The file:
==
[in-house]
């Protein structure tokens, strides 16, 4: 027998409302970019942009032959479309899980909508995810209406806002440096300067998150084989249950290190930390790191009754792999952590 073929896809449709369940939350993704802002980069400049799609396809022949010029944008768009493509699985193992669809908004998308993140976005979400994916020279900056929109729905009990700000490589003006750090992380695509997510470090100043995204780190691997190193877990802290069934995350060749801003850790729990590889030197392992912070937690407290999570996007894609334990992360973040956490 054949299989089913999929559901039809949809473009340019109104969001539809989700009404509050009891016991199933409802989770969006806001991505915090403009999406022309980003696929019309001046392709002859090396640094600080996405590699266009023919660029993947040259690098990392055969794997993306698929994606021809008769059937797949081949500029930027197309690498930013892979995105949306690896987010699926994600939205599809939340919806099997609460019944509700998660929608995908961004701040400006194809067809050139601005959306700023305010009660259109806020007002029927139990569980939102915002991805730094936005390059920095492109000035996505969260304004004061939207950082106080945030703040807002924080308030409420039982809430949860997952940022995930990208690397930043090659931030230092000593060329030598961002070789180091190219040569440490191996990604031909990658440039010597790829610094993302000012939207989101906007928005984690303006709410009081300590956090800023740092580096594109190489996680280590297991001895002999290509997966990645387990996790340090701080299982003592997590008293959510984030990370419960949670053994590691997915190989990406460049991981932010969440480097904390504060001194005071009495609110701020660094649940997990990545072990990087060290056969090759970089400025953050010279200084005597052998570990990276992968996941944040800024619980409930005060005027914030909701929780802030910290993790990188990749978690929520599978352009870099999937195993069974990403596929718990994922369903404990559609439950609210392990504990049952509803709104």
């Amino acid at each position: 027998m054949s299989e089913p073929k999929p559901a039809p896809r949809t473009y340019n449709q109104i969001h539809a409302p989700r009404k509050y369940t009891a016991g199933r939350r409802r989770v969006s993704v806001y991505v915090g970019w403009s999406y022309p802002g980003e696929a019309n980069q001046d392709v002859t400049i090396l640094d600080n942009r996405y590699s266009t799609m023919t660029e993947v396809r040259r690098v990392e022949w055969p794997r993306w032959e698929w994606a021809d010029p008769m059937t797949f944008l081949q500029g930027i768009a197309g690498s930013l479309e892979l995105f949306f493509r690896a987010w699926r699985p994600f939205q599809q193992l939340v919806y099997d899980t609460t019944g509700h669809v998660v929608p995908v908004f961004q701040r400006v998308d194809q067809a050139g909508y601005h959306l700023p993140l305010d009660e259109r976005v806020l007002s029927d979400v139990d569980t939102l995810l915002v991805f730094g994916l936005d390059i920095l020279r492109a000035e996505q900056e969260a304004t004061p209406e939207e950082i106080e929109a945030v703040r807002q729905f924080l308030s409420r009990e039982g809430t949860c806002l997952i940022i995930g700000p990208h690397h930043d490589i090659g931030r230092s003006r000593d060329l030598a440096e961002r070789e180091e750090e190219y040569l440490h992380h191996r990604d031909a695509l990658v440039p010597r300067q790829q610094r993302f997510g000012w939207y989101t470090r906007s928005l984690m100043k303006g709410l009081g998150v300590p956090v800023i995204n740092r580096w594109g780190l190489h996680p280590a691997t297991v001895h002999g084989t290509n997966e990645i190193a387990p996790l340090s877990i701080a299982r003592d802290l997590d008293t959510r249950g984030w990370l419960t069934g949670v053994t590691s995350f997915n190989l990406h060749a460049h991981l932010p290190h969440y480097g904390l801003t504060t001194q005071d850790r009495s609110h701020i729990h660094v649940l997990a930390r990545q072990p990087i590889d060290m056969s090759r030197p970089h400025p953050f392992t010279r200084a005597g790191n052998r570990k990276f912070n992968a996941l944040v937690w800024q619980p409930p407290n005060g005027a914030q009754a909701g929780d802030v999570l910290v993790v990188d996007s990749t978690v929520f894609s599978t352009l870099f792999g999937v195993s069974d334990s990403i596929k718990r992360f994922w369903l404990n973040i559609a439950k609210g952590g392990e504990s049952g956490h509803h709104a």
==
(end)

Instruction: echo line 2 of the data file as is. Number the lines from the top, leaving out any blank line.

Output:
């Protein structure tokens, strides 16, 4: 027998409302970019942009032959479309899980909508995810209406806002440096300067998150084989249950290190930390790191009754792999952590 073929896809449709369940939350993704802002980069400049799609396809022949010029944008768009493509699985193992669809908004998308993140976005979400994916020279900056929109729905009990700000490589003006750090992380695509997510470090100043995204780190691997190193877990802290069934995350060749801003850790729990590889030197392992912070937690407290999570996007894609334990992360973040956490 054949299989089913999929559901039809949809473009340019109104969001539809989700009404509050009891016991199933409802989770969006806001991505915090403009999406022309980003696929019309001046392709002859090396640094600080996405590699266009023919660029993947040259690098990392055969794997993306698929994606021809008769059937797949081949500029930027197309690498930013892979995105949306690896987010699926994600939205599809939340919806099997609460019944509700998660929608995908961004701040400006194809067809050139601005959306700023305010009660259109806020007002029927139990569980939102915002991805730094936005390059920095492109000035996505969260304004004061939207950082106080945030703040807002924080308030409420039982809430949860997952940022995930990208690397930043090659931030230092000593060329030598961002070789180091190219040569440490191996990604031909990658440039010597790829610094993302000012939207989101906007928005984690303006709410009081300590956090800023740092580096594109190489996680280590297991001895002999290509997966990645387990996790340090701080299982003592997590008293959510984030990370419960949670053994590691997915190989990406460049991981932010969440480097904390504060001194005071009495609110701020660094649940997990990545072990990087060290056969090759970089400025953050010279200084005597052998570990990276992968996941944040800024619980409930005060005027914030909701929780802030910290993790990188990749978690929520599978352009870099999937195993069974990403596929718990994922369903404990559609439950609210392990504990049952509803709104």